• Luke Jensen

Why Balanced funds may not be what they seem

Balanced super and investment funds…..millions of Australians are invested in them – but did you know that there is no consistent standard for what constitutes a “balanced” fund? If it’s been a while since you reviewed your superannuation fund or haven’t previously paid much attention to how your super is invested, you may be surprised to learn that your investments and risk exposure could be anything but “balanced”.



What exactly is a “balanced fund”?


“Balanced funds” are frequently referred to in the media, particularly as a benchmark for super performance averages. But what is a balanced fund? And what would you expect a balanced investment to provide to you?


For most people I speak to, they respond with some of the following:


  • I assume my funds are equally spread across all asset classes, as implied by “Balanced”

  • It means my eggs are not all in one basket

  • It means I have diversified investments.


In my opinion, a true balanced risk profile is one where you would typically hold around 50% of your money in defensive assets such as cash and fixed interest, and around 50% of your funds in growth assets such as shares and property. It would be reasonable for anyone with a default “Balanced” super fund to assume their funds are invested with a similar allocation of assets - but this is not always the case.


Buyer beware



A large number of balanced super fund providers have significantly deviated away from being a true balanced fund. For many years “Balanced” funds have been marketed as the “default” position, yet you may be surprised to learn that there is no legislated definition of how a balanced fund must be constructed. This means a “Balanced” fund with one super provider can have a completely different asset allocation when compared to another super provider. And different asset allocations mean different risk levels and different outcomes - which may not always be appropriate or desirable for the member.


As an example, a quick comparison of the “Balanced” option of 4 large Australian super funds shows a significant variation in the asset allocation*.


BALANCED SUPER FUND PROVIDER


A

B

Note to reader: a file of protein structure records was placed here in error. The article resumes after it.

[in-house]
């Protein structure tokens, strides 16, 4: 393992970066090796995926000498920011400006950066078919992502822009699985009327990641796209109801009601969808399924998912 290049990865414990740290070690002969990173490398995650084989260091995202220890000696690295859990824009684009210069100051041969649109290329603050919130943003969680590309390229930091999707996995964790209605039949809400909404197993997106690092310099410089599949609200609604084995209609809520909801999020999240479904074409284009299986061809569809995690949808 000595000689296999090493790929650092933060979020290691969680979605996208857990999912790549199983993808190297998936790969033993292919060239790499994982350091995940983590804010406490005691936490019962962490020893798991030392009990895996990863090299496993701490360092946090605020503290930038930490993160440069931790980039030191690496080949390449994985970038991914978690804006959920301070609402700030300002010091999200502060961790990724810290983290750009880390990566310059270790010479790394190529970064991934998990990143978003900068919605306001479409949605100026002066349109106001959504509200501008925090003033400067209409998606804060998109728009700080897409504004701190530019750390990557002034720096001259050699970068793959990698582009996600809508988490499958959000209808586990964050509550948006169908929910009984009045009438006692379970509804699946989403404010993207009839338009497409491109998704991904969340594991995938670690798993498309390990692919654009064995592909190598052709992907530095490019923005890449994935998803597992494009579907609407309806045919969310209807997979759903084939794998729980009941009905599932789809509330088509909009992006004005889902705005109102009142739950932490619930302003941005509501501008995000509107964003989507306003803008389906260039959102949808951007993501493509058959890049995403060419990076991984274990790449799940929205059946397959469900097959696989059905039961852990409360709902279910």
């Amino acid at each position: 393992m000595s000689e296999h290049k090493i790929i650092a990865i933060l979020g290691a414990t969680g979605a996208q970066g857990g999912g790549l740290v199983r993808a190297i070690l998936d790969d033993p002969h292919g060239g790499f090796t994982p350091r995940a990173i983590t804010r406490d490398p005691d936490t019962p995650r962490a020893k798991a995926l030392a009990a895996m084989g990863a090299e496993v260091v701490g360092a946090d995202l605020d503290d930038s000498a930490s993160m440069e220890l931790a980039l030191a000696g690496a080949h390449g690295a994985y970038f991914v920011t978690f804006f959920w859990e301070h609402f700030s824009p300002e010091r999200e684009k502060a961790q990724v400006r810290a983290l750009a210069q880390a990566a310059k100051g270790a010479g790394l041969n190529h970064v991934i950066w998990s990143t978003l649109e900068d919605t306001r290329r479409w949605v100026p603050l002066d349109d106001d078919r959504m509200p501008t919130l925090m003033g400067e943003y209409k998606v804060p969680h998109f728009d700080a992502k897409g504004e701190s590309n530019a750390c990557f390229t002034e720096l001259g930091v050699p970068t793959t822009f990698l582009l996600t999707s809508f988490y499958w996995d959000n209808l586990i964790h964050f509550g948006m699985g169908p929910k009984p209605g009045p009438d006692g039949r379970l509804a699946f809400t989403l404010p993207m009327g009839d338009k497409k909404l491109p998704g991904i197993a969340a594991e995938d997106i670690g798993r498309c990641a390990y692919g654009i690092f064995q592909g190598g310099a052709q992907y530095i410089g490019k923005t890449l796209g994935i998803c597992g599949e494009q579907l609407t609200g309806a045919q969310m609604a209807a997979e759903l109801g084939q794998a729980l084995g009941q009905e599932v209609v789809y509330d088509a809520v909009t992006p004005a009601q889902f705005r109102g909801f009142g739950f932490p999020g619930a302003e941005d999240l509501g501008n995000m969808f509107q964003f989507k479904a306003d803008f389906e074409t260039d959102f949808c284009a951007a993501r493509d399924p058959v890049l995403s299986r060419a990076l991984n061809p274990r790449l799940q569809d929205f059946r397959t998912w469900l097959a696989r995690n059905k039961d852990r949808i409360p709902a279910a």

C

D

Growth asset class

%

%

%

%

Australian Shares

22.1

26.5

9.6

58.0^

International Shares

32.4

27.0

30.7

^

Private Equity

5.5

6.5

6.8

^

Property

7.3

9.5

6.2

12.0

Infrastructure

15.8

8.5

14.5

17.0

82.1

78.0

67.8

87.0

Defensive asset class

Credit

4.3

-

-

-

Fixed Interest

8.2

12.5

22.5

6.0

Cash

4.0

4.0

6.5

2.0

Other

0.4

5.5

3.2

5.0

16.9

22.0

32.20

13.0

TOTAL

100

100

100

100



^Fund only stipulates Equities and does not provide a split between Australian and International or private Equity.

* Accurate as at 21.05.2022

From the above sample of providers, the average allocation to Growth assets is in excess of 78.5% of the portfolio, which is a significant increase to what is commonly assumed to be a 50% allocation in order to maintain a balanced portfolio.



Does this mean there is a problem with balanced funds?


No. This doesn’t mean there is a problem with balanced funds specifically - it just means investors need to closely look at their fund’s assets before selecting a balanced fund.


In the above examples where the underlying fund manager holds discretion towards the asset allocation of their funds, it appears they are operating well within the rules of their respective funds. However, it is common practice for people who typically do not take interest in their superannuation or their investments, or have little knowledge or understanding of investment-related matters, to select an investment option based on the term “Balanced”. They do this with the assumption that what they are investing into is, well…”balanced”. And the risk is that by the time they realise that it’s not what they thought, their choice has had an irreversible impact on their retirement goals.


Making informed super and investment decisions


If you are not working with a financial adviser, I encourage you to undertake some basic research into the existing fund and its holdings. And importantly, don't simply make an investment selection based on the name of the fund - because as you’ve seen, they are not all the same and the asset allocation can vary significantly.


Many people remember the impact of the Global Financial Crisis (GFC) in 2008, and the horror stories of retirees having to return to work due to the impacts of the stock market decline. We hear so many examples of people who were overexposed to the equity markets before the market downturn began i.e. their asset allocation was inappropriate for their circumstances and risk tolerance, and they simply had no idea until it was too late.


It is so important for any investor to consider the asset allocation of their funds and ensure that it reflects their individual risk profile, rather than just being dragged along by the fund manager and their default profile.


If you have any questions about your super or would like to make an appointment, please contact the Propel Financial Advice team.